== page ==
My husband was the first one to say it: The Zags saved our marriage.
Along with much of Spokane, we first started paying attention to Gonzaga basketball during their run in 1998-99, when Dan Monson took the Richie Frahm/Casey Calvary/Matt Santangelo team all the way to the Elite Eight of the NCAA Tournament.
Like many others, we vaguely knew there was a basketball team at Gonzaga; in those days, you could waltz into the Kennel and get a ticket for that night’s game. In the early 1980s, at his gas station up the street, my brother worked on the school’s dilapidated vans, which was how they hauled the team around. Dan Fitzgerald, I remember, would come and pick them up himself, sometimes being ferried over by a tall student folded into a cramped little car.
When my husband and I were dating, we’d have lunch and drink beer at the Bulldog Tavern – not because of the basketball, but because of the good hamburgers and cold beer.
Besides, we were never much in the way of sports fans. With just one child, a daughter who lettered in music, we spent most of her school years attending concerts and recitals, clapping politely and beaming with pride over her violin playing.
Rarely did we come up off the bleachers shouting “Call the foul!” Well, almost that one time when she didn’t get first chair in the orchestra (and clearly deserved it).
And it was about the same time the “Cinderella” Zags team started growing in success and notoriety, with almost all of Spokane paying attention, that our little musician flew off to her life adventures and our nest emptied.
We were a little bereft – of concerts, of what to focus on, of who to applaud for. I mean, musician or athlete, you know for 18 years that your child is going to grow up and go off somewhere, yet it catches you by total surprise. So we flopped around a bit. There was some sobbing (I won’t say who). Work didn’t satisfy, home didn’t satisfy – we lost focus a little.
So we found ourselves paying attention to Gonzaga basketball that year, and the following year, regardless of the fact that we didn’t have cable television. Trying not to miss any of the games, my husband and I started having date nights – for dinner, in a sports bar – arriving early enough to score the perfect view of the best screen.
We put in some late nights, learning to be fans. The next day, we’d talk about the game and who did what well and what could’ve happened. We looked forward to the next game, learned all the team names in the WCC, bought a copy of “Basketball for Dummies.”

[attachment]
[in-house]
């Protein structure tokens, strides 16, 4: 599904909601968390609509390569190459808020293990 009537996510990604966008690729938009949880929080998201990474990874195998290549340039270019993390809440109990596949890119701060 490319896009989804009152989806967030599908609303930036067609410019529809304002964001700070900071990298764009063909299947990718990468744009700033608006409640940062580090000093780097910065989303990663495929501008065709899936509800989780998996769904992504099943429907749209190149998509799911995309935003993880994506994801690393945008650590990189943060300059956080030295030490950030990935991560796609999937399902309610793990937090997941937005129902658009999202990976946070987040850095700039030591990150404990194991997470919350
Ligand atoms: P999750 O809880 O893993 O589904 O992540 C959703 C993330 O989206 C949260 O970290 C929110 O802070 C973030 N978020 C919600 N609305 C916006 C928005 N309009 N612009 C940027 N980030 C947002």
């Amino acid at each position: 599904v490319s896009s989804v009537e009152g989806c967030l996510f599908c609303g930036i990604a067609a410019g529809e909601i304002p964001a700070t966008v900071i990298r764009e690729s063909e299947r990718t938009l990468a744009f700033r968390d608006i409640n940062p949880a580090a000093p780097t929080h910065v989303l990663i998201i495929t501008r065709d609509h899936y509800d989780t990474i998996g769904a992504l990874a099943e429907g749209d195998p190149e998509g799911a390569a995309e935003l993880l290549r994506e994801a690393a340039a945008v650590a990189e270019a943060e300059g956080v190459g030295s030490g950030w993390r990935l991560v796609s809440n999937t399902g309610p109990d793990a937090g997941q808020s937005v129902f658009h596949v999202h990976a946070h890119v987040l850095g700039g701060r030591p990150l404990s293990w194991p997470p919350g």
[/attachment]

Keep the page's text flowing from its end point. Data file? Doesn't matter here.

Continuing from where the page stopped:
We started wearing Zags gear.
Once, while we were running errands before we headed out to the chosen location for the evening (wherever we could find ESPN), my husband reached across the seat of the car and grabbed my hand. “Are you excited about tonight?” he asked. And I smiled and nodded, and likely said something about the upcoming game.
And he said, “Who would have thought the Zags would save our marriage?”
Fast forward 16-plus years, and as another season gets underway we look forward to seeing the student athletes return to school and gear up for their season, as we gear up for ours. We talk about how certain players have improved their game, or bulked up over the summer, worked on their free throws. We scramble to learn all the new names and numbers; we take note of other players on the bench, redshirting until their time to play.
Quiz us on where each player is from and how many local or regional hometowns are represented on the team; we’d know.
On some important games, we’ve bought unused tickets from season ticket holders, so we could enjoy all that is the McCarthey Athletic Center and the Kennel experience. We faithfully traveled to each Battle in Seattle, eventually turning it into a special weekend with our daughter and her husband.
Our late-night forays into sports bars had to come to an end, and we now watch every game at home. Our lack of cable is long gone, replaced with technology to record and pause a game while it is being played. We put out a schedule every year of Zags gatherings, with friends, in our old barn that we use for entertaining.
To us, Gonzaga basketball is just all about Spokane and another reason why many of us enjoy our lives here. We revel in the fact that a pivotal game with a high-ranking opponent is taking place just on the other side of town from us. That you can watch the players excel during a game on the national stage, then stand in line behind them at a local fast food restaurant.
We love that the local announcer gets so dang excited about the games, he can’t get his words out. We love that one of the members of that 1998-99 team, Matt Santangelo, is now on the radio announcing the game. That other players have found their careers in Spokane, even at Gonzaga University itself.
We love that in the closing moments of a game, when our lead is strong enough, Mark Few gives all the players some minutes on the floor and clears the bench. We love that it’s the coaches’ kids that are handing out towels during the game.
Sure, when we follow a player from his freshman year to the final game of his senior year, we know he’ll be flying the coop as well, moving on just like our little musician did all those years ago. But we’re getting way better at dealing with that.
Following Gonzaga basketball gets us through winter. It gives us something to look forward to.
Penny Simonson is a Spokane native and mostly retired. She writes and blogs intermittently, cares for a high-maintenance garden, and watches Gonzaga basketball.
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